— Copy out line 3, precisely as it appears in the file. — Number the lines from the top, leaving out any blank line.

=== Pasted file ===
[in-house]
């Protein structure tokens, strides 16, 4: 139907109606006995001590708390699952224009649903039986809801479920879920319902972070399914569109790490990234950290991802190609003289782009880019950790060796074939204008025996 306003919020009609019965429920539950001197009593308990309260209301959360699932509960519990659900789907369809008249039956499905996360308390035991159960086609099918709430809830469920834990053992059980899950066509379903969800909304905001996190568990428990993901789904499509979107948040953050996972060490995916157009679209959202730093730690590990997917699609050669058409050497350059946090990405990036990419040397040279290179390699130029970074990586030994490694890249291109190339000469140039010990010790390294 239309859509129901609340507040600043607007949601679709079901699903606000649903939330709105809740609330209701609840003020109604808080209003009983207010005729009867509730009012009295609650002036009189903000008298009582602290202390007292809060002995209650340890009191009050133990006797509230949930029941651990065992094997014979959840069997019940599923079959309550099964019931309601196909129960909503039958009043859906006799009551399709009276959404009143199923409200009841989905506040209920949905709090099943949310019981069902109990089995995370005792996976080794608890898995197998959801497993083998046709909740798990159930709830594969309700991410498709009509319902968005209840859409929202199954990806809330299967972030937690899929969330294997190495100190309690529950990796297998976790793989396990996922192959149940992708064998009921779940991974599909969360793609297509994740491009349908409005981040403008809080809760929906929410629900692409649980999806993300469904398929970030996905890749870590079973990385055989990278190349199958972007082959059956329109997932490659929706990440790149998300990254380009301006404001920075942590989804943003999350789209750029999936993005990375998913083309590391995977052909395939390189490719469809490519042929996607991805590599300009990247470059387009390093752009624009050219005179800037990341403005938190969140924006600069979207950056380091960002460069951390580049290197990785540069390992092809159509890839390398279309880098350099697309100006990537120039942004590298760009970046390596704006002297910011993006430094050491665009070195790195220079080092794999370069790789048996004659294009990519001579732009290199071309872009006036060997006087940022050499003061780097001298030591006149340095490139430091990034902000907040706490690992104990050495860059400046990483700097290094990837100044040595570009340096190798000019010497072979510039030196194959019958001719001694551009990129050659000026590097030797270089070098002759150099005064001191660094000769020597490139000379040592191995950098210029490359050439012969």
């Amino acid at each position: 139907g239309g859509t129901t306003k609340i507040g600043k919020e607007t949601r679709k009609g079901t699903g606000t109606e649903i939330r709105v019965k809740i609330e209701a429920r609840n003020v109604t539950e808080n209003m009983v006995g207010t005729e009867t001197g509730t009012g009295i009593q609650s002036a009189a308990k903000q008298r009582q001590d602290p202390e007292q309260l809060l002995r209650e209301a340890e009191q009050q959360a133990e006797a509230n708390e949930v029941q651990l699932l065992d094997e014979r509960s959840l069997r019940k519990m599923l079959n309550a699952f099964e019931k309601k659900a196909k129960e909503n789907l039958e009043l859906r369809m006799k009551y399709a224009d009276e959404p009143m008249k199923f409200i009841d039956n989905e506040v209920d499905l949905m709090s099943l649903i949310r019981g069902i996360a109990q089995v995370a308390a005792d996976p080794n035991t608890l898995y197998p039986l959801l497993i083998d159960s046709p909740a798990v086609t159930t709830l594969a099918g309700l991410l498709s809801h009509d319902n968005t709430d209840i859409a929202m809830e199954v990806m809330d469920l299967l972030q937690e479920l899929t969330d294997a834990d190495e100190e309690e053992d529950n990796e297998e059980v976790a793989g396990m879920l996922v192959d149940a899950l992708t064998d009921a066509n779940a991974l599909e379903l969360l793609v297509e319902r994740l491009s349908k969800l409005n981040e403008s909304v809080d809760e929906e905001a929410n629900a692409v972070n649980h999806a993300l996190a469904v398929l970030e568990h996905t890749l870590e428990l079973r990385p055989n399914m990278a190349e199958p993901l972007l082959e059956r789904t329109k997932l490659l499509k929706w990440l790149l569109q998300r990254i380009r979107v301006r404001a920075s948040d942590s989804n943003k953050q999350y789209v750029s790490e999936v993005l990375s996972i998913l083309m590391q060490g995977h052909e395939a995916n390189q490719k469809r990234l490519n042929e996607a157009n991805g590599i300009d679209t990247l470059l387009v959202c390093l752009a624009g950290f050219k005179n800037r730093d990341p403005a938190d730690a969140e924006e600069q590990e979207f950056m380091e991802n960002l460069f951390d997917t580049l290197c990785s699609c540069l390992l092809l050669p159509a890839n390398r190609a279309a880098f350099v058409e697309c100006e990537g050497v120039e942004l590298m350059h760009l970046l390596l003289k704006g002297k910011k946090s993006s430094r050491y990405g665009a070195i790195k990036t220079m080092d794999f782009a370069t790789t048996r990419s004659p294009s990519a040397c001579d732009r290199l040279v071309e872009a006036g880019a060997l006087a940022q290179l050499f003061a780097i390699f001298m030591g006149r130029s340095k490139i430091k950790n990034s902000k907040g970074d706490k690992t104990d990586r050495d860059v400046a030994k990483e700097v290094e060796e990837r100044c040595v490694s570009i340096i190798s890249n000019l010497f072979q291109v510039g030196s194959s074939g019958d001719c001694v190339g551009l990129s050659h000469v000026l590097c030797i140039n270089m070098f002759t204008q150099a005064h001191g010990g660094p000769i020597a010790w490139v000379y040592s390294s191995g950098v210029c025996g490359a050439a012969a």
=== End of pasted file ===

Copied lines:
């Amino acid at each position: 139907g239309g859509t129901t306003k609340i507040g600043k919020e607007t949601r679709k009609g079901t699903g606000t109606e649903i939330r709105v019965k809740i609330e209701a429920r609840n003020v109604t539950e808080n209003m009983v006995g207010t005729e009867t001197g509730t009012g009295i009593q609650s002036a009189a308990k903000q008298r009582q001590d602290p202390e007292q309260l809060l002995r209650e209301a340890e009191q009050q959360a133990e006797a509230n708390e949930v029941q651990l699932l065992d094997e014979r509960s959840l069997r019940k519990m599923l079959n309550a699952f099964e019931k309601k659900a196909k129960e909503n789907l039958e009043l859906r369809m006799k009551y399709a224009d009276e959404p009143m008249k199923f409200i009841d039956n989905e506040v209920d499905l949905m709090s099943l649903i949310r019981g069902i996360a109990q089995v995370a308390a005792d996976p080794n035991t608890l898995y197998p039986l959801l497993i083998d159960s046709p909740a798990v086609t159930t709830l594969a099918g309700l991410l498709s809801h009509d319902n968005t709430d209840i859409a929202m809830e199954v990806m809330d469920l299967l972030q937690e479920l899929t969330d294997a834990d190495e100190e309690e053992d529950n990796e297998e059980v976790a793989g396990m879920l996922v192959d149940a899950l992708t064998d009921a066509n779940a991974l599909e379903l969360l793609v297509e319902r994740l491009s349908k969800l409005n981040e403008s909304v809080d809760e929906e905001a929410n629900a692409v972070n649980h999806a993300l996190a469904v398929l970030e568990h996905t890749l870590e428990l079973r990385p055989n399914m990278a190349e199958p993901l972007l082959e059956r789904t329109k997932l490659l499509k929706w990440l790149l569109q998300r990254i380009r979107v301006r404001a920075s948040d942590s989804n943003k953050q999350y789209v750029s790490e999936v993005l990375s996972i998913l083309m590391q060490g995977h052909e395939a995916n390189q490719k469809r990234l490519n042929e996607a157009n991805g590599i300009d679209t990247l470059l387009v959202c390093l752009a624009g950290f050219k005179n800037r730093d990341p403005a938190d730690a969140e924006e600069q590990e979207f950056m380091e991802n960002l460069f951390d997917t580049l290197c990785s699609c540069l390992l092809l050669p159509a890839n390398r190609a279309a880098f350099v058409e697309c100006e990537g050497v120039e942004l590298m350059h760009l970046l390596l003289k704006g002297k910011k946090s993006s430094r050491y990405g665009a070195i790195k990036t220079m080092d794999f782009a370069t790789t048996r990419s004659p294009s990519a040397c001579d732009r290199l040279v071309e872009a006036g880019a060997l006087a940022q290179l050499f003061a780097i390699f001298m030591g006149r130029s340095k490139i430091k950790n990034s902000k907040g970074d706490k690992t104990d990586r050495d860059v400046a030994k990483e700097v290094e060796e990837r100044c040595v490694s570009i340096i190798s890249n000019l010497f072979q291109v510039g030196s194959s074939g019958d001719c001694v190339g551009l990129s050659h000469v000026l590097c030797i140039n270089m070098f002759t204008q150099a005064h001191g010990g660094p000769i020597a010790w490139v000379y040592s390294s191995g950098v210029c025996g490359a050439a012969a």